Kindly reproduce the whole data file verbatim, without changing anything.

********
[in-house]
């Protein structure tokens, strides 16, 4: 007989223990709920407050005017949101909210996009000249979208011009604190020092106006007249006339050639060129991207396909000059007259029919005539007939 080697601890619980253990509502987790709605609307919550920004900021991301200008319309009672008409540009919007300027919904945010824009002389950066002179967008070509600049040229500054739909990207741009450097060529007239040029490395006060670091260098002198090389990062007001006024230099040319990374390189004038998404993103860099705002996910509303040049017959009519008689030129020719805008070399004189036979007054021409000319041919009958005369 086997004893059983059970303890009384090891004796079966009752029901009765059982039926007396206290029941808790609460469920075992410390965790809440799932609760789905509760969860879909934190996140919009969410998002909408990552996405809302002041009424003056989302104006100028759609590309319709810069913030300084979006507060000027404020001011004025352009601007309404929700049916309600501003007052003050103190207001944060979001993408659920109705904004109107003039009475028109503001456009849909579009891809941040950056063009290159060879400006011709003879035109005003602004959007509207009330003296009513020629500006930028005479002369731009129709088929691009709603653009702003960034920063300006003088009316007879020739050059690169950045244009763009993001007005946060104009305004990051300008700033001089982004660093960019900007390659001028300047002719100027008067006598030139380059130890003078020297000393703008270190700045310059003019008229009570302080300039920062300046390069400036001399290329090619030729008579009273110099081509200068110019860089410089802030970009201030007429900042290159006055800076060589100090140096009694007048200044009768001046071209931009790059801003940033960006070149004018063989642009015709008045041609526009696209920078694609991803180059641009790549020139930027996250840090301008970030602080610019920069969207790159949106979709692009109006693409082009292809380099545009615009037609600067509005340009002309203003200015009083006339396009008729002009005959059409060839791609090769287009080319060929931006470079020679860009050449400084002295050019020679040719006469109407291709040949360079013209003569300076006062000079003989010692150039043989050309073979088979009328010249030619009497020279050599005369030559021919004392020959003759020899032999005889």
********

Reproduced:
[in-house]
């Protein structure tokens, strides 16, 4: 007989223990709920407050005017949101909210996009000249979208011009604190020092106006007249006339050639060129991207396909000059007259029919005539007939 080697601890619980253990509502987790709605609307919550920004900021991301200008319309009672008409540009919007300027919904945010824009002389950066002179967008070509600049040229500054739909990207741009450097060529007239040029490395006060670091260098002198090389990062007001006024230099040319990374390189004038998404993103860099705002996910509303040049017959009519008689030129020719805008070399004189036979007054021409000319041919009958005369 086997004893059983059970303890009384090891004796079966009752029901009765059982039926007396206290029941808790609460469920075992410390965790809440799932609760789905509760969860879909934190996140919009969410998002909408990552996405809302002041009424003056989302104006100028759609590309319709810069913030300084979006507060000027404020001011004025352009601007309404929700049916309600501003007052003050103190207001944060979001993408659920109705904004109107003039009475028109503001456009849909579009891809941040950056063009290159060879400006011709003879035109005003602004959007509207009330003296009513020629500006930028005479002369731009129709088929691009709603653009702003960034920063300006003088009316007879020739050059690169950045244009763009993001007005946060104009305004990051300008700033001089982004660093960019900007390659001028300047002719100027008067006598030139380059130890003078020297000393703008270190700045310059003019008229009570302080300039920062300046390069400036001399290329090619030729008579009273110099081509200068110019860089410089802030970009201030007429900042290159006055800076060589100090140096009694007048200044009768001046071209931009790059801003940033960006070149004018063989642009015709008045041609526009696209920078694609991803180059641009790549020139930027996250840090301008970030602080610019920069969207790159949106979709692009109006693409082009292809380099545009615009037609600067509005340009002309203003200015009083006339396009008729002009005959059409060839791609090769287009080319060929931006470079020679860009050449400084002295050019020679040719006469109407291709040949360079013209003569300076006062000079003989010692150039043989050309073979088979009328010249030619009497020279050599005369030559021919004392020959003759020899032999005889």